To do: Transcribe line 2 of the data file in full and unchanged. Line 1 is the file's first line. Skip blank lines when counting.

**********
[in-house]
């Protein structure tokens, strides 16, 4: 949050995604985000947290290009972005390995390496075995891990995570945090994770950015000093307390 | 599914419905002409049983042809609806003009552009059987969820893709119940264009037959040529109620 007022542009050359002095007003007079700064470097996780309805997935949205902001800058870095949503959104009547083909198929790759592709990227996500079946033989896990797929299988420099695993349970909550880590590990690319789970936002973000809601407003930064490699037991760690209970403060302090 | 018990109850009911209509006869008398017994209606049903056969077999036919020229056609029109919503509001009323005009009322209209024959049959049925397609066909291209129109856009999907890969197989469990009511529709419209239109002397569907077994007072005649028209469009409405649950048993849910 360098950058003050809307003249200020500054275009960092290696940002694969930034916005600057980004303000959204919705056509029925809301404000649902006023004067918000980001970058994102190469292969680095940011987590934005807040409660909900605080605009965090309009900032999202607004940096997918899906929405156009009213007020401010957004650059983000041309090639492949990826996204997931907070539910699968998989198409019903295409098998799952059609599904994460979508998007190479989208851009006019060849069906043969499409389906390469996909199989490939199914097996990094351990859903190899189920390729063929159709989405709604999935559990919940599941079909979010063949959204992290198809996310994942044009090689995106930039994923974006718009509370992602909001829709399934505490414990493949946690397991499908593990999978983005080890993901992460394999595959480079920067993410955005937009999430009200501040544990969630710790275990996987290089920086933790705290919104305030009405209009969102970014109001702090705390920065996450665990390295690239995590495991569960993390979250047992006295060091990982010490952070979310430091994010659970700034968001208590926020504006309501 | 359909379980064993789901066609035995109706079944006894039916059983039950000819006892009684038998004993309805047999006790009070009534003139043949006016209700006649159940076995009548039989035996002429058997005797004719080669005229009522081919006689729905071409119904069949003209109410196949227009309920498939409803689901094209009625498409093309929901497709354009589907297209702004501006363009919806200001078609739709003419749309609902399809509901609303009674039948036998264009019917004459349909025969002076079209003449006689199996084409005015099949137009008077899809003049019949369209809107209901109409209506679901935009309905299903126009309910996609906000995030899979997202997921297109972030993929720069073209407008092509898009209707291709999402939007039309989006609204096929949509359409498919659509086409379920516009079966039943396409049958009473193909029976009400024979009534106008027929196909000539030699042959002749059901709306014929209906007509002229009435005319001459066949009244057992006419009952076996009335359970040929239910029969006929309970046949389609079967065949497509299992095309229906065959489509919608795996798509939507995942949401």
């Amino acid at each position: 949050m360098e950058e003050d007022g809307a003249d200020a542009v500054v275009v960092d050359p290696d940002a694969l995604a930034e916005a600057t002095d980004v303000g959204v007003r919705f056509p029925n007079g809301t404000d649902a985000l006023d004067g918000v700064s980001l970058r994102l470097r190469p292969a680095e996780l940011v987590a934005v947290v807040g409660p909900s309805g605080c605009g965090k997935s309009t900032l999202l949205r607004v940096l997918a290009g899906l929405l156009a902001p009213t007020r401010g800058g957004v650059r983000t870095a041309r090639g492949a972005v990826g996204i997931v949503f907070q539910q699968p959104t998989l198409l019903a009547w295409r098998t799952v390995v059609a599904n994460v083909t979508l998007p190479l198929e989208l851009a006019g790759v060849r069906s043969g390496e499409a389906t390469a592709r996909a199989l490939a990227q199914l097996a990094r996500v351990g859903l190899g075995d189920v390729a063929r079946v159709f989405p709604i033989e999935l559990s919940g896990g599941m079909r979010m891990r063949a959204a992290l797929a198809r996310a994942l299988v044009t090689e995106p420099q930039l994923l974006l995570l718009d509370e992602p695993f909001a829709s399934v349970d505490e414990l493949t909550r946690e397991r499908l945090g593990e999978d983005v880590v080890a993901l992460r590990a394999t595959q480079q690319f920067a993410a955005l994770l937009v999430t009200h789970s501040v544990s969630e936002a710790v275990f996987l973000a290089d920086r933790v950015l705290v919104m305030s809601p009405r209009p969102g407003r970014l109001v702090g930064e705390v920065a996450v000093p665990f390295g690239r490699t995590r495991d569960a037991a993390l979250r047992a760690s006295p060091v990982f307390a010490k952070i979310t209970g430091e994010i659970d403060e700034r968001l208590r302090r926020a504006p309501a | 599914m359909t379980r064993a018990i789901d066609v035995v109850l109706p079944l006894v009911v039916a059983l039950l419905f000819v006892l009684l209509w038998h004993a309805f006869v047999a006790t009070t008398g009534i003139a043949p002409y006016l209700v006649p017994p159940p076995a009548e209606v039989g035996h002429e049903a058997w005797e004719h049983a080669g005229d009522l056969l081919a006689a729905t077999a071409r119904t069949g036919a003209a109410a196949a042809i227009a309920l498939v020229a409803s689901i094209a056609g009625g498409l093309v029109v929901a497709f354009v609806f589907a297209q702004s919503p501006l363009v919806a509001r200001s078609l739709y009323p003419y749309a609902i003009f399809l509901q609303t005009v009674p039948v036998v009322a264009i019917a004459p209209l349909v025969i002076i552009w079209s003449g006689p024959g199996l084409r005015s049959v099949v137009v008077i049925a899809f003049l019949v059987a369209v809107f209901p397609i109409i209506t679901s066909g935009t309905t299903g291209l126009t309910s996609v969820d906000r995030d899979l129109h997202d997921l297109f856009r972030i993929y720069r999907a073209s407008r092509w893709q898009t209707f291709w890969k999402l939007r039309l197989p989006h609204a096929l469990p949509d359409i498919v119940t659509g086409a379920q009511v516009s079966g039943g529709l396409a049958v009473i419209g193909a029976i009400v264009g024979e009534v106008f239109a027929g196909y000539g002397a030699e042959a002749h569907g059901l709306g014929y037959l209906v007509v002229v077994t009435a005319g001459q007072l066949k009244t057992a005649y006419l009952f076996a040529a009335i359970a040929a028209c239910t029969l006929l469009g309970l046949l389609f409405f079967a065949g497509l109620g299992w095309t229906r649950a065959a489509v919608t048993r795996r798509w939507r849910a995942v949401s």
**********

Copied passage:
């Protein structure tokens, strides 16, 4: 949050995604985000947290290009972005390995390496075995891990995570945090994770950015000093307390 | 599914419905002409049983042809609806003009552009059987969820893709119940264009037959040529109620 007022542009050359002095007003007079700064470097996780309805997935949205902001800058870095949503959104009547083909198929790759592709990227996500079946033989896990797929299988420099695993349970909550880590590990690319789970936002973000809601407003930064490699037991760690209970403060302090 | 018990109850009911209509006869008398017994209606049903056969077999036919020229056609029109919503509001009323005009009322209209024959049959049925397609066909291209129109856009999907890969197989469990009511529709419209239109002397569907077994007072005649028209469009409405649950048993849910 360098950058003050809307003249200020500054275009960092290696940002694969930034916005600057980004303000959204919705056509029925809301404000649902006023004067918000980001970058994102190469292969680095940011987590934005807040409660909900605080605009965090309009900032999202607004940096997918899906929405156009009213007020401010957004650059983000041309090639492949990826996204997931907070539910699968998989198409019903295409098998799952059609599904994460979508998007190479989208851009006019060849069906043969499409389906390469996909199989490939199914097996990094351990859903190899189920390729063929159709989405709604999935559990919940599941079909979010063949959204992290198809996310994942044009090689995106930039994923974006718009509370992602909001829709399934505490414990493949946690397991499908593990999978983005080890993901992460394999595959480079920067993410955005937009999430009200501040544990969630710790275990996987290089920086933790705290919104305030009405209009969102970014109001702090705390920065996450665990390295690239995590495991569960993390979250047992006295060091990982010490952070979310430091994010659970700034968001208590926020504006309501 | 359909379980064993789901066609035995109706079944006894039916059983039950000819006892009684038998004993309805047999006790009070009534003139043949006016209700006649159940076995009548039989035996002429058997005797004719080669005229009522081919006689729905071409119904069949003209109410196949227009309920498939409803689901094209009625498409093309929901497709354009589907297209702004501006363009919806200001078609739709003419749309609902399809509901609303009674039948036998264009019917004459349909025969002076079209003449006689199996084409005015099949137009008077899809003049019949369209809107209901109409209506679901935009309905299903126009309910996609906000995030899979997202997921297109972030993929720069073209407008092509898009209707291709999402939007039309989006609204096929949509359409498919659509086409379920516009079966039943396409049958009473193909029976009400024979009534106008027929196909000539030699042959002749059901709306014929209906007509002229009435005319001459066949009244057992006419009952076996009335359970040929239910029969006929309970046949389609079967065949497509299992095309229906065959489509919608795996798509939507995942949401």